Phil Palmieri, “an East Side businessman and political activist” had some sage wisdom for us on that night: “I think the election serves notice to many people in public office that they need to produce for the sake of the community.” Indeed many people in and out of public office that have nothing new to contribute to the city’s vision should step aside. They’ve proven they simply cannot produce, certainly not for the sake of community. They need to make room for the kind of leadership these times require.
Odds and ends
Ok, Bill again. We’ve covered a lot already so I’ll keep this part short. Paid subscriptions keep this thing humming. They’re the only thing. It is very hard to get the sort of local journalism contained in these posts published without direct reader support.
Not only does the newsletter pay me to live, it allows me to pay great contributors like Cara for their work. The more paid subscribers, the greater my ability to solicit great community journalism. There’s no paywall here, there’s just me asking nicely. How about a group subscription?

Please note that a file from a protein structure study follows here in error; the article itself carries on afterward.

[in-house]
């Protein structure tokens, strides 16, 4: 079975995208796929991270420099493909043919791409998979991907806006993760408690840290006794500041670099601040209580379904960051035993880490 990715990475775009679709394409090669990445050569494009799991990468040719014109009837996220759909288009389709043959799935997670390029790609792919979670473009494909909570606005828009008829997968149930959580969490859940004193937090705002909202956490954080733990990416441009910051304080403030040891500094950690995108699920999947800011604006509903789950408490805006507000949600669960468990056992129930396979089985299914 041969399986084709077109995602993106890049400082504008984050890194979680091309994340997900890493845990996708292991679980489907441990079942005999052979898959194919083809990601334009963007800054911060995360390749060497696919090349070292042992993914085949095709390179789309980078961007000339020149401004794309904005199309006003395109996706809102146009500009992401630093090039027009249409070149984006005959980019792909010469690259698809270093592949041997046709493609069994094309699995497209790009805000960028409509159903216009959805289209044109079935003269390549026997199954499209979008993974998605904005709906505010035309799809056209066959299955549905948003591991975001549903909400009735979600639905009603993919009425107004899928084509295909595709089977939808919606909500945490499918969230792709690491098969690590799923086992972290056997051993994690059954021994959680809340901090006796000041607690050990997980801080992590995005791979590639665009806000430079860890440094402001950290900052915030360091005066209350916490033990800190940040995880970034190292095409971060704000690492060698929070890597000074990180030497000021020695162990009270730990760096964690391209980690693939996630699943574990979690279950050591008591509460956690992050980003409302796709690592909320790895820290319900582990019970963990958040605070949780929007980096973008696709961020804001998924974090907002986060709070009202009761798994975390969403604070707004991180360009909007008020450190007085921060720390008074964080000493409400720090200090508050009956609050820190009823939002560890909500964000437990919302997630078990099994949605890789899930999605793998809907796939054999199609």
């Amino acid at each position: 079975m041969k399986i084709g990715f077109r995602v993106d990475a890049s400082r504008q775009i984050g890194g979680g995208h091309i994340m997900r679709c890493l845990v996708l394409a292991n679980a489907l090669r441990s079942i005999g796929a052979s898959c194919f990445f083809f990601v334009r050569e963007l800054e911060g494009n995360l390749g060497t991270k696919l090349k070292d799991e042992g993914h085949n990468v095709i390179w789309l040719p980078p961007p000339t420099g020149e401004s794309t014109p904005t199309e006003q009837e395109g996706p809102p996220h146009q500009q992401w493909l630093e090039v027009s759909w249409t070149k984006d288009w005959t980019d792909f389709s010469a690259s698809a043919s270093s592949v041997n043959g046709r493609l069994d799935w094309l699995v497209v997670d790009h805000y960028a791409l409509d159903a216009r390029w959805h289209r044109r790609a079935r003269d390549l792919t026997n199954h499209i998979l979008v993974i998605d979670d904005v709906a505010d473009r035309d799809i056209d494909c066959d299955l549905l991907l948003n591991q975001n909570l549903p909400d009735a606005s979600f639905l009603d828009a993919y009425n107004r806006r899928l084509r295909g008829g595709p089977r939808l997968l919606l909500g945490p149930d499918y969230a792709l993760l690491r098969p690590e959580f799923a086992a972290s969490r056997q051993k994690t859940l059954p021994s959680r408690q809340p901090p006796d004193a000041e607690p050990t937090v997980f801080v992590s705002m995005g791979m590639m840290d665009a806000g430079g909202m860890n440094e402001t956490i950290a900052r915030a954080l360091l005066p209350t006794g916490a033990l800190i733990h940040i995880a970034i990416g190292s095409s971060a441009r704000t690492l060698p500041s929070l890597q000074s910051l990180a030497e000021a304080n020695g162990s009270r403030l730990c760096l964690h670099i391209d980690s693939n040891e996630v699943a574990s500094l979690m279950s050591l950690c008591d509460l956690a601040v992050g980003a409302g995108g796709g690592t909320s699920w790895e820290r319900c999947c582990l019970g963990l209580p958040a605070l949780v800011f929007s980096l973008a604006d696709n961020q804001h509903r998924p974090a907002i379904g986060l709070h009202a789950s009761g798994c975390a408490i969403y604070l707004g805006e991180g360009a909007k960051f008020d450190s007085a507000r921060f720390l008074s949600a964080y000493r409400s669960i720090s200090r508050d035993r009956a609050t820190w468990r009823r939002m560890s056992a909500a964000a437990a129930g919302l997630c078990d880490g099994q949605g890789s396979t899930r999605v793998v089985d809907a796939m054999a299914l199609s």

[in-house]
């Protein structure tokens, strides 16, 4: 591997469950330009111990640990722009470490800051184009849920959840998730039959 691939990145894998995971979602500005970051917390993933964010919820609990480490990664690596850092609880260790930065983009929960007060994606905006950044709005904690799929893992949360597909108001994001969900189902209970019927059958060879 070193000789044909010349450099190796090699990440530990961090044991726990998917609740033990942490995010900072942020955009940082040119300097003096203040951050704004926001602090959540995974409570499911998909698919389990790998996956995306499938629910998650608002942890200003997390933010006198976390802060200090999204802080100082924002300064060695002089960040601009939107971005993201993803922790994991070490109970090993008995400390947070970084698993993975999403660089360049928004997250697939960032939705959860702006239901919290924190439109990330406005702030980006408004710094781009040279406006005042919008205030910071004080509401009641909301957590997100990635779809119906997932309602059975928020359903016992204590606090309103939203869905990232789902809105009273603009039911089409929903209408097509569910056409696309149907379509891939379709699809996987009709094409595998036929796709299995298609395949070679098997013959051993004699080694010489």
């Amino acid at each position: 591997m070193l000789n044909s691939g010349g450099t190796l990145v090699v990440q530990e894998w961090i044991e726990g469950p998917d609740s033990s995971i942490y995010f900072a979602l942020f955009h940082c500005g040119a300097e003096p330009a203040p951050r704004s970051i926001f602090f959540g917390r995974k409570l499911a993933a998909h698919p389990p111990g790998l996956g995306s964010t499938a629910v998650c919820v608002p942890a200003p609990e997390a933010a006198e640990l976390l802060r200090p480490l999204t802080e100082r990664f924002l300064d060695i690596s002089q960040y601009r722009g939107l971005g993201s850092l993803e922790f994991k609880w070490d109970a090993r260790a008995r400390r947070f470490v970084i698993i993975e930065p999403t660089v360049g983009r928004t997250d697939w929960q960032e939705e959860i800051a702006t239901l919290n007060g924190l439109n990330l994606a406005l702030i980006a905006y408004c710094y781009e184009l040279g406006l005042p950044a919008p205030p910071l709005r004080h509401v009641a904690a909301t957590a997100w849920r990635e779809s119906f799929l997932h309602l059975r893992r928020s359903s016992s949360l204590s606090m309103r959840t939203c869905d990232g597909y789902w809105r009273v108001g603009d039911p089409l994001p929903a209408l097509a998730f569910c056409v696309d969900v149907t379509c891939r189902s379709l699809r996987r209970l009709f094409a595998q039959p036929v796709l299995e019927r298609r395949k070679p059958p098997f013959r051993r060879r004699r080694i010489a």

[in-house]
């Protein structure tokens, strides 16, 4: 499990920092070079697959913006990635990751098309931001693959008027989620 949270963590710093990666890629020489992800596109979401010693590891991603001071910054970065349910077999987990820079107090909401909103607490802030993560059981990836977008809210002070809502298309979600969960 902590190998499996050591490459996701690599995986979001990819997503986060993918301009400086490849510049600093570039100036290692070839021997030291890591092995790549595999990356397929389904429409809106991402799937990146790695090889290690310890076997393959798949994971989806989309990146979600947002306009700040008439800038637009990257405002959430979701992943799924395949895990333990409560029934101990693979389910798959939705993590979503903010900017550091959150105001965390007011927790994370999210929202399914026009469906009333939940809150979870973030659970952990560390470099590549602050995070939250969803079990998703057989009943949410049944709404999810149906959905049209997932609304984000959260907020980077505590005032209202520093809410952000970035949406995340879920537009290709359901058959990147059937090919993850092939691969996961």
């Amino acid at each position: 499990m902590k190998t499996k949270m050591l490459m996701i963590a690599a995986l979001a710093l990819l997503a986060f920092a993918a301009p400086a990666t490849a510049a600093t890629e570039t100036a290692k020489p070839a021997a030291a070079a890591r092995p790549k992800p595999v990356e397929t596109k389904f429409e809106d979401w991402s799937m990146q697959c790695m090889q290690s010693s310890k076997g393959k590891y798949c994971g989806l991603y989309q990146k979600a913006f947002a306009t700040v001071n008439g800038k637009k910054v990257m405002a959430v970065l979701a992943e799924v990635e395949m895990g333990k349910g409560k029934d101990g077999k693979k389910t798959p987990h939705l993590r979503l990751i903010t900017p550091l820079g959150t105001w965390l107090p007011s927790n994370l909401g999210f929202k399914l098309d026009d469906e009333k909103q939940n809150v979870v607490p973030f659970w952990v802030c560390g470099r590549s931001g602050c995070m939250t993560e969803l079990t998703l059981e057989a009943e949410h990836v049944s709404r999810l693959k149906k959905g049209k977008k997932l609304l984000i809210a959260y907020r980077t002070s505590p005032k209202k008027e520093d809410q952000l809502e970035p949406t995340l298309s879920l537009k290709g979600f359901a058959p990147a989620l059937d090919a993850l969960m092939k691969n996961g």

Today is the Worcester Hot Dog Safari. The event of the season is upon us! Let us rejoice! Smash the following link to find out how you can participate. Of all the great events in Worcester, this is the one that really captures my love for this weird little city. It is a great time. It is an institution. It is silly for the sake of being silly. Me and Katie will be at Ralph’s Rock Diner at 5 p.m. for the announcement of the winner. Come say hey! Speaking of Katie, the GoFundMe is now over $30,000 and we initially asked for $10,000. Unreal. Thank you all so much.
Don’t forget about Rewind Video Store! We’re still shooting for a fall opening and still looking for volunteers, donations, physical media etc. I wanna talk quickly about the volunteering though. Since we made it public, the sheer volume of volunteers that have reached out to us and all the creative ways people want to get involved... it’s been so heartening and encouraging and I don’t want to let it slip by. We want as many people involved as possible! But it’s also dizzying to keep up with all the “I want to get involved” messages. If you want to get involved, messaging us is great, but I’d also ask that you sign up for the volunteer list. I’m going to use that mailing list as a way to blast out what sort of work we need and keep track of all the cool ideas coming our way! It’s the best way to stay in the loop. Expect a message soon.
Phew. I think that’s all for today. And it’s a lot. To close it out I want to leave you with one of the funniest moments of Worcester Internet I can remember.
“I guess it’s not you.” Sheeeeesh. Worcester indeed has a dome over it.
Ok bye bye